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Entity

For a generic introduction of entities, see entities architecture.

Basic implementation

Below is an example switch entity that keeps track of its state in memory.

from homeassistant.components.switch import SwitchEntity


class MySwitch(SwitchEntity):
def __init__(self):
self._is_on = False

@property
def name(self):
"""Name of the entity."""
return "My Switch"

@property
def is_on(self):
"""If the switch is currently on or off."""
return self._is_on

def turn_on(self, **kwargs):
"""Turn the switch on."""
self._is_on = True

def turn_off(self, **kwargs):
"""Turn the switch off."""
self._is_on = False

That's all there is to it to build a switch entity! Continue reading to learn more or check out the video tutorial.

Updating the entity

An entity represents a device. There are various strategies to keep your entity in sync with the state of the device, the most popular one being polling.

Polling

With polling, Home Assistant will ask the entity from time to time (depending on the update interval of the component) to fetch the latest state. Home Assistant will poll an entity when the should_poll property returns True (the default value). You can either implement your update logic using update() or the async method async_update(). This method should fetch the latest state from the device and store it in an instance variable for the properties to return it.

Subscribing to updates

When you subscribe to updates, your code is responsible for letting Home Assistant know that an update is available. Make sure you have the should_poll property return False.

Whenever you receive a new state from your subscription, you can tell Home Assistant that an update is available by calling schedule_update_ha_state() or async callback async_schedule_update_ha_state(). Pass in the boolean True to the method if you want Home Assistant to call your update method before writing the update to Home Assistant.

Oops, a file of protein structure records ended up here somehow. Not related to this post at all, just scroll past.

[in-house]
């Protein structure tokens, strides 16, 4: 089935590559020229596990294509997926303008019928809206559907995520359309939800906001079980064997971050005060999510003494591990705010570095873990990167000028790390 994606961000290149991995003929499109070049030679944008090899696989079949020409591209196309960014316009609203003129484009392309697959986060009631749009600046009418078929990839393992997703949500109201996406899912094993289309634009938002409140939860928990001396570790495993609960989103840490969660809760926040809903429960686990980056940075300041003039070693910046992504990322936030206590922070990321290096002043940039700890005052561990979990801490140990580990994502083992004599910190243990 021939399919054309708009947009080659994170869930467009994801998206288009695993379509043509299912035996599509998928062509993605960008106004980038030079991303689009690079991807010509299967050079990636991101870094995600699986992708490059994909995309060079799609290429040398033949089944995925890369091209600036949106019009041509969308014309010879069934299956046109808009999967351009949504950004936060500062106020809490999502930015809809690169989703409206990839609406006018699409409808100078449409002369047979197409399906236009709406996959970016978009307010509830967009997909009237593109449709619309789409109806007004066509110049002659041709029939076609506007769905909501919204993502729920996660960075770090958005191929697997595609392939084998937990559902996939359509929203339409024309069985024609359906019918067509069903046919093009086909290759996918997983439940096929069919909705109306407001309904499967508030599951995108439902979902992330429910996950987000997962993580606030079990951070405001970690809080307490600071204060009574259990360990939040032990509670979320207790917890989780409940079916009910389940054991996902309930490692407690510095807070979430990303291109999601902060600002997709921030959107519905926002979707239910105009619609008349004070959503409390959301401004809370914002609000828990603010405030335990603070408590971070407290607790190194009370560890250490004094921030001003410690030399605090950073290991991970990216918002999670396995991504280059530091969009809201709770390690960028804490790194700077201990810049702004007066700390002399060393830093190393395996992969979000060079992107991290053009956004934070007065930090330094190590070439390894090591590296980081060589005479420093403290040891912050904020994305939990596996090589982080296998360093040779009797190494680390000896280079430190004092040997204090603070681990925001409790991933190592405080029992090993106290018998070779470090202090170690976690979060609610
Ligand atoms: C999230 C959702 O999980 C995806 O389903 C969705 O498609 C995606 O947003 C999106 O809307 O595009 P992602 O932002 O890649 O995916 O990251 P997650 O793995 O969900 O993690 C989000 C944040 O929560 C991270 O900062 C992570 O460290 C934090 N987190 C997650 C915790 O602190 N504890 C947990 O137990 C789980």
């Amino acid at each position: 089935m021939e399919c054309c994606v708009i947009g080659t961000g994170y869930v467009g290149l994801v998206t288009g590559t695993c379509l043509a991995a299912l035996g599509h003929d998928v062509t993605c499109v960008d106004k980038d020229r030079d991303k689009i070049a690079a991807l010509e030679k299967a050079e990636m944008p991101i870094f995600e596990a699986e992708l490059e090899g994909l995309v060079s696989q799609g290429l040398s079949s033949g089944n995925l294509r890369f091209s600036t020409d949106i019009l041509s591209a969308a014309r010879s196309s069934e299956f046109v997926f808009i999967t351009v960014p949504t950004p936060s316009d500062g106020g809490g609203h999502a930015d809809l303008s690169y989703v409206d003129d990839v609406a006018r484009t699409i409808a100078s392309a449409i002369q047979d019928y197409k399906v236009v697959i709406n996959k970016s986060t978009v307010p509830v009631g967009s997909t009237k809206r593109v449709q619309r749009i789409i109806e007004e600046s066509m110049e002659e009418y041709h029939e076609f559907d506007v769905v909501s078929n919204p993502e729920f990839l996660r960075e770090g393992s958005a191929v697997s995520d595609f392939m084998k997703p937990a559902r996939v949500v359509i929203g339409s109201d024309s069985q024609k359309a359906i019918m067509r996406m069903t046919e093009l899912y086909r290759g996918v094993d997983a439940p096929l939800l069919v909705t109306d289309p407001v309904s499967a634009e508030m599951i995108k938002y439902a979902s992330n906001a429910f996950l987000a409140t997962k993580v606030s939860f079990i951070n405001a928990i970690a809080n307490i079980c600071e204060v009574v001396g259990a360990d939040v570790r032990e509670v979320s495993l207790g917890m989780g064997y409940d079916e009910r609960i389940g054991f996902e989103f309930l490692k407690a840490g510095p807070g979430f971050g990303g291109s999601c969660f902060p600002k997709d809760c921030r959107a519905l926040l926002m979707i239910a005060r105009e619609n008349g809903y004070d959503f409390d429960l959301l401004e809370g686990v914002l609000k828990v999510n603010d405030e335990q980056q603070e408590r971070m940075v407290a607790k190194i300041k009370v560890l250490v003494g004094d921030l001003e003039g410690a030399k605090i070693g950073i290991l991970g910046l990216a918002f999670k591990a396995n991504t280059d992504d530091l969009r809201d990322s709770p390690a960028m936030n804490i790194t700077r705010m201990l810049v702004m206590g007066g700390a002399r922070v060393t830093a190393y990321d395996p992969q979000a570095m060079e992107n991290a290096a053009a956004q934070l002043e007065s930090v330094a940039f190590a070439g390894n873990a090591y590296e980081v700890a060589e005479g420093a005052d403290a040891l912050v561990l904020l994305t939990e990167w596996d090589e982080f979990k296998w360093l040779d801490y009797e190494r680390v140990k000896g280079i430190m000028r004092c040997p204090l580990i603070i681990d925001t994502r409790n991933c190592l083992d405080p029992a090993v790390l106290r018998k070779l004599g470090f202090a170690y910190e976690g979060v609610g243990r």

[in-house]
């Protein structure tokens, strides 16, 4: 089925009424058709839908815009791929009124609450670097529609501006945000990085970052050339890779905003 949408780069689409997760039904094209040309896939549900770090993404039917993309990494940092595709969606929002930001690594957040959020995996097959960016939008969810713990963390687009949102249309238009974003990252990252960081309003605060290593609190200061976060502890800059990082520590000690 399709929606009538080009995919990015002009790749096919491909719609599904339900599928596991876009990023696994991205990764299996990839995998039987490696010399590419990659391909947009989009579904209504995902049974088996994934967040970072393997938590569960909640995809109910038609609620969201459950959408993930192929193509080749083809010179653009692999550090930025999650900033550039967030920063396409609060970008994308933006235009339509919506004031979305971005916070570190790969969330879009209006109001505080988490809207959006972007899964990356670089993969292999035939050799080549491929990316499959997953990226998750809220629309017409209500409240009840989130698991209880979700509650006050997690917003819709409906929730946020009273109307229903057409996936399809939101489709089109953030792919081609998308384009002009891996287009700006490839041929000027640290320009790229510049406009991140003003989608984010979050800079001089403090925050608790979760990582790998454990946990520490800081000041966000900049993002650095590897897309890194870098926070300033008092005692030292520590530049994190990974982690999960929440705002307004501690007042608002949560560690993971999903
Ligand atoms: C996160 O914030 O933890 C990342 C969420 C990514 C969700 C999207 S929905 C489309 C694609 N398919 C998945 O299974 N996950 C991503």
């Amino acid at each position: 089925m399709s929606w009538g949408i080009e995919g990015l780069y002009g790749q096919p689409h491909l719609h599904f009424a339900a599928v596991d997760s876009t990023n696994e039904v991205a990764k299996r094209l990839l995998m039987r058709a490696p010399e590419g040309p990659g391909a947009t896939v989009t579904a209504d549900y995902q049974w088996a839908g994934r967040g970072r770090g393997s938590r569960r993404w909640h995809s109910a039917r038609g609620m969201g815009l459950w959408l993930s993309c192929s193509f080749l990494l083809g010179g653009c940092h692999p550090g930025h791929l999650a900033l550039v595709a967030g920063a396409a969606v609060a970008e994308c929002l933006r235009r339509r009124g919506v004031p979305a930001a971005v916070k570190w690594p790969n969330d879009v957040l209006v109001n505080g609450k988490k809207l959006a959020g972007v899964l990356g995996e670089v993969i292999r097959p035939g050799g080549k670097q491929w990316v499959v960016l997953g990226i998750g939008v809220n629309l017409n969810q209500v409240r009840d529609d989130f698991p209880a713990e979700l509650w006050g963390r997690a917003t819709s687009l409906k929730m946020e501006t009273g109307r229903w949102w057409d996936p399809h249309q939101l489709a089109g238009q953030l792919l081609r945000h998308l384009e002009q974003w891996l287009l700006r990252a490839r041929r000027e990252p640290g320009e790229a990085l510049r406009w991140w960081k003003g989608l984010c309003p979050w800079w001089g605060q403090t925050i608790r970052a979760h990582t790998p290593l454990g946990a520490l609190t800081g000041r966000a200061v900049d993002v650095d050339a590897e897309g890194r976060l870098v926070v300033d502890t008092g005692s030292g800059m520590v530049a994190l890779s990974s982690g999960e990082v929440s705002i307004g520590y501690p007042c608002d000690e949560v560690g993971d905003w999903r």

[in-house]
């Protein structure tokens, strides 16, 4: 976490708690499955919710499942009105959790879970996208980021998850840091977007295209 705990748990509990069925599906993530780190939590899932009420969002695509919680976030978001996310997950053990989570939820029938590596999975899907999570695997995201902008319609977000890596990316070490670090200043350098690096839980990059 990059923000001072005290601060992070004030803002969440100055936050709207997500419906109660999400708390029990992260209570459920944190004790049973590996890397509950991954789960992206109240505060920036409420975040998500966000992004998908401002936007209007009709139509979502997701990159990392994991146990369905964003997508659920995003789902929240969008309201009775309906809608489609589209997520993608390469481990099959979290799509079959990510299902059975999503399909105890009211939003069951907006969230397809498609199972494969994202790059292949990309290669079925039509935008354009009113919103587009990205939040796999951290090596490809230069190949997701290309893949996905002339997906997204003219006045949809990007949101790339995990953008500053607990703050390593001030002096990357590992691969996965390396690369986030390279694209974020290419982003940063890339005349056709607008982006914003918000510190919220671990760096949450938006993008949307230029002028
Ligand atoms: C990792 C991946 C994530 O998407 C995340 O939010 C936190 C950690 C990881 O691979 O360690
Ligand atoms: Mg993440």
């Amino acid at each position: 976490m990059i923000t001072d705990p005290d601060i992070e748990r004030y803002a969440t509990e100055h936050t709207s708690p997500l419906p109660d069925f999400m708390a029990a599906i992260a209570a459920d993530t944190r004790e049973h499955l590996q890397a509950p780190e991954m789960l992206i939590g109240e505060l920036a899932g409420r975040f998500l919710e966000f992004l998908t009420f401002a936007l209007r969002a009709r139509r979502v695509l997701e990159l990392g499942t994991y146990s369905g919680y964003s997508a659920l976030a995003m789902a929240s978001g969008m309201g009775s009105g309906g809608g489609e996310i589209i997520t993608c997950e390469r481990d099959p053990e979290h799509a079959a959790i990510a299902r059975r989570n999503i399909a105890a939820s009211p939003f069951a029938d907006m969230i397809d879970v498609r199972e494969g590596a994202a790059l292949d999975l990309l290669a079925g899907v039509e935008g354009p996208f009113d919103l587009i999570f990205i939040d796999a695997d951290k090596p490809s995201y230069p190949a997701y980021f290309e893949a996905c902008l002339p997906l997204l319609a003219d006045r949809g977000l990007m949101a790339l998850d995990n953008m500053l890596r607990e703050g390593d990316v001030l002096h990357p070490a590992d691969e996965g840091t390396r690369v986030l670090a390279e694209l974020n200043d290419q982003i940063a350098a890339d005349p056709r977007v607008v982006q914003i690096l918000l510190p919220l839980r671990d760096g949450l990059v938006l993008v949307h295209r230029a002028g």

Generic properties

The entity base class has a few properties that are common among all entities in Home Assistant. These can be added to any entity regardless of the type. All these properties are optional and don't need to be implemented.

tip

Properties should always only return information from memory and not do I/O (like network requests). Implement update() or async_update() to fetch data.

NameTypeDefaultDescription
assumed_statebooleanFalseReturn True if the state is based on our assumption instead of reading it from the device.
attributionstringNoneThe branding text required by the API provider.
availablebooleanTrueIndicate if Home Assistant is able to read the state and control the underlying device.
device_classstringNoneExtra classification of what the device is. Each domain specifies their own. Device classes can come with extra requirements for unit of measurement and supported features.
entity_categorystringNoneClassification of a non-primary entity. Set to config for an entity which allows changing the configuration of a device, for example a switch entity making it possible to turn the background illumination of a switch on and off. Set to diagnostic for an entity exposing some configuration parameter or diagnostics of a device but does not allow changing it, for example a sensor showing RSSI or MAC-address. Set to system for an entity which is not useful for the user to interact with. As an example the auto generated energy cost sensors are not useful on their own because they reset from 0 every time home assistant is restarted or the energy settings are changed and thus have their entity category set to system.
entity_pictureURLNoneUrl of a picture to show for the entity.
extra_state_attributesdictNoneExtra information to store in the state machine. It needs to be information that further explains the state, it should not be static information like firmware version.
namestringNoneName of the entity